Deacon King Kong
by James McBride
The year is 1969. In a housing project in south Brooklyn, a shambling old church deacon called Sportcoat shoots – for no apparent reason – the local drug-dealer who used to be part of the church’s baseball team.
The repercussions of that moment draw in the whole community, from Sportcoat’s best friend – Hot Sausage – to the local Italian mobsters, the police (corrupt and otherwise), and the stalwart ladies of the Five Ends Baptist Church. Deacon King Kong is a book about a community under threat, about the ways people pull together in an age when the old rules are being rewritten. It is very funny in places, and heartbreaking in others.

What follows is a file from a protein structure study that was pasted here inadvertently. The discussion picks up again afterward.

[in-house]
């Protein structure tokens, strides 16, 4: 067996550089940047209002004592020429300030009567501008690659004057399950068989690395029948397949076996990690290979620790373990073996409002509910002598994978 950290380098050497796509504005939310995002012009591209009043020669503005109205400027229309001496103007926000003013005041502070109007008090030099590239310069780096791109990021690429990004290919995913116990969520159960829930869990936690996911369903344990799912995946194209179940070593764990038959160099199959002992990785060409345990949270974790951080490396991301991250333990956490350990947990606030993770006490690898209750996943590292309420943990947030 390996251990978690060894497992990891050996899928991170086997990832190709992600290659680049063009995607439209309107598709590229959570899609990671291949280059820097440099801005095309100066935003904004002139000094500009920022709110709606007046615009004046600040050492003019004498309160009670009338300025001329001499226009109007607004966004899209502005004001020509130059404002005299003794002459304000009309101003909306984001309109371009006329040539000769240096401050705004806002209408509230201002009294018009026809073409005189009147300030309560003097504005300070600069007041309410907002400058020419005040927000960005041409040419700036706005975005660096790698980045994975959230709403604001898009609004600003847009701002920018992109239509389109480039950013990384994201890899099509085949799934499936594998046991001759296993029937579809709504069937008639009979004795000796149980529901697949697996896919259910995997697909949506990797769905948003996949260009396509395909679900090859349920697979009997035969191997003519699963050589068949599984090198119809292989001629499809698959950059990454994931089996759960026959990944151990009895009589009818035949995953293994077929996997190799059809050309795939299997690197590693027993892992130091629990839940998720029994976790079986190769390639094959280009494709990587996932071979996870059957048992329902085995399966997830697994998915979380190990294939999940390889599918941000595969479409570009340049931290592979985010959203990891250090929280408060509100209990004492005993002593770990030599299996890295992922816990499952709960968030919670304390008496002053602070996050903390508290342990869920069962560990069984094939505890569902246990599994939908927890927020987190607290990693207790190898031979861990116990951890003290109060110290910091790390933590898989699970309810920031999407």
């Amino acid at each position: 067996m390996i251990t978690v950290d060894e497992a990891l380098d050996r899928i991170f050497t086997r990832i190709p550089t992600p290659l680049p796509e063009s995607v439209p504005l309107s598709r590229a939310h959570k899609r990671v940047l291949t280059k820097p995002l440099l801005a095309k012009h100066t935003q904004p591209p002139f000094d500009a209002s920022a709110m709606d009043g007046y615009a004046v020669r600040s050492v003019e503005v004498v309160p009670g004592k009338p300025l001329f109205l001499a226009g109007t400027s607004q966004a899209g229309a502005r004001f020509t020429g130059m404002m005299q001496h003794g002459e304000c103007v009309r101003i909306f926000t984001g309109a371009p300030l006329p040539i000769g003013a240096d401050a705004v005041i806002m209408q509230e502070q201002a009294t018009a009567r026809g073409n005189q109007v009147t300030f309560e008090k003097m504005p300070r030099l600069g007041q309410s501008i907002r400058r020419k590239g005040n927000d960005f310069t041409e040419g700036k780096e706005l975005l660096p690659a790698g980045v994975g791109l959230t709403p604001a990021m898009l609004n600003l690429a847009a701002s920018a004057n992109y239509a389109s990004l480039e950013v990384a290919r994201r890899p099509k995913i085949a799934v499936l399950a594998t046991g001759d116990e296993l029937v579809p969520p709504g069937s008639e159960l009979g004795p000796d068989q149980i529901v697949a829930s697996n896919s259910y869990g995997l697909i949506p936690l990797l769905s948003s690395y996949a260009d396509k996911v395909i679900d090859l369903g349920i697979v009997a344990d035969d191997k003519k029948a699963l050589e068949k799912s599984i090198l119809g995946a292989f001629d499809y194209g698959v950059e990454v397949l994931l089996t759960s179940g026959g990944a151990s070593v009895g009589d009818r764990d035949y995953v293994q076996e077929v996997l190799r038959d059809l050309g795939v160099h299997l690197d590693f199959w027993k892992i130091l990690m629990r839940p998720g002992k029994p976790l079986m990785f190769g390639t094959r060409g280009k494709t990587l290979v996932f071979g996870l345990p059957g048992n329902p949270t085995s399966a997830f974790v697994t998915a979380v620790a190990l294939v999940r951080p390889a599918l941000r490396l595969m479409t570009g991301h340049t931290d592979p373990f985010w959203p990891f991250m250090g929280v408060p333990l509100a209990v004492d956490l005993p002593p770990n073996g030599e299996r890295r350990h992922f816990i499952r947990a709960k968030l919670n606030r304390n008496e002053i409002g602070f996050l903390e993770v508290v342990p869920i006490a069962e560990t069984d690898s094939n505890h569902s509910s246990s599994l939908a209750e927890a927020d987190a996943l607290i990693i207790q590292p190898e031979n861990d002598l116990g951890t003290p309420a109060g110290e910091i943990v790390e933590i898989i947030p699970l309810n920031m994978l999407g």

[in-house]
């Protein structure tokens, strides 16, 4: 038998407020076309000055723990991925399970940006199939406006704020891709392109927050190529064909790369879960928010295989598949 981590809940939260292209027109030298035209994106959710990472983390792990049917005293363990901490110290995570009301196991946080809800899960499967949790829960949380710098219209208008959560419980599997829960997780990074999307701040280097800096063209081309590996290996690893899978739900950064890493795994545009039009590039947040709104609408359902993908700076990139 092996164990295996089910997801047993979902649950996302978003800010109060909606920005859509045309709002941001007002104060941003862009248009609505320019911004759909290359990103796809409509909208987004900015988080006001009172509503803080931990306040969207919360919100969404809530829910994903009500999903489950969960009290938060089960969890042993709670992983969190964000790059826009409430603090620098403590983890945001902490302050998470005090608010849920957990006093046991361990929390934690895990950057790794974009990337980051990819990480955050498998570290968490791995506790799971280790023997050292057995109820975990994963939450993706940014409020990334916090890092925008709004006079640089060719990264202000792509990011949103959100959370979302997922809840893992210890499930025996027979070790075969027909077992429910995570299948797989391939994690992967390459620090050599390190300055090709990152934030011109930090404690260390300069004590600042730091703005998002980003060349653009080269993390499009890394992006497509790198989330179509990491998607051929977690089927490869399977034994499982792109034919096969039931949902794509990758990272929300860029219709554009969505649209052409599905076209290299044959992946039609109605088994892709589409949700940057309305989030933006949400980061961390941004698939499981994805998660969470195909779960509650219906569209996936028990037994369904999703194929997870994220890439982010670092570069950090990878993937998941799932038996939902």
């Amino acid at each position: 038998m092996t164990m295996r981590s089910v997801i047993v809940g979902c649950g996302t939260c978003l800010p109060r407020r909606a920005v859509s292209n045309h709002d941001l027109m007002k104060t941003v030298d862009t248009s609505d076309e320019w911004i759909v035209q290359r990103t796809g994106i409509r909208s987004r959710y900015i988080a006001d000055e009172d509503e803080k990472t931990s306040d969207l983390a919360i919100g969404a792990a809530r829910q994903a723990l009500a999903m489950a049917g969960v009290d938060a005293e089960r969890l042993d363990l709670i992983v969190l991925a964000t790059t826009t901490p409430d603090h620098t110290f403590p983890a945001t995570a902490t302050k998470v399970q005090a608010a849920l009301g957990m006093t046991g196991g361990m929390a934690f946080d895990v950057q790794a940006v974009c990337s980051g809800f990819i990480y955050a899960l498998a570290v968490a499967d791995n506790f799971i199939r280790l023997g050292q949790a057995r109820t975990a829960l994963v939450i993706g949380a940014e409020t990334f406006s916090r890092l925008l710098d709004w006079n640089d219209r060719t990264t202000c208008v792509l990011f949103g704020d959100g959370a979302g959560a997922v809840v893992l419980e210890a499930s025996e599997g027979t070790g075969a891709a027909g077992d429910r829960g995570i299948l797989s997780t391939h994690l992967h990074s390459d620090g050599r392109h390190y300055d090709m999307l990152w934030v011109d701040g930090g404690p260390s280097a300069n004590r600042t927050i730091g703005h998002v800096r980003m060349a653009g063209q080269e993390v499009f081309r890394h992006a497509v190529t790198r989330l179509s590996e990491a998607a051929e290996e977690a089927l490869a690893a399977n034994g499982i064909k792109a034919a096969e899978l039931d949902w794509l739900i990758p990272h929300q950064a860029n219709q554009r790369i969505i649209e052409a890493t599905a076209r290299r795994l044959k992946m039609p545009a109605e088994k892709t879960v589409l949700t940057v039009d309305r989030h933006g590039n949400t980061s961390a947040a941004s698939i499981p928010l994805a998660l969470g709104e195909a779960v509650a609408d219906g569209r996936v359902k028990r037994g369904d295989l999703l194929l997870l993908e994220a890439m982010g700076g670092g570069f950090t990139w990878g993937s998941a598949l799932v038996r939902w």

From a prize-winning storyteller, this New York Times bestseller shows us that not all secrets are meant to be hidden, and that the communities we build are fragile but vital.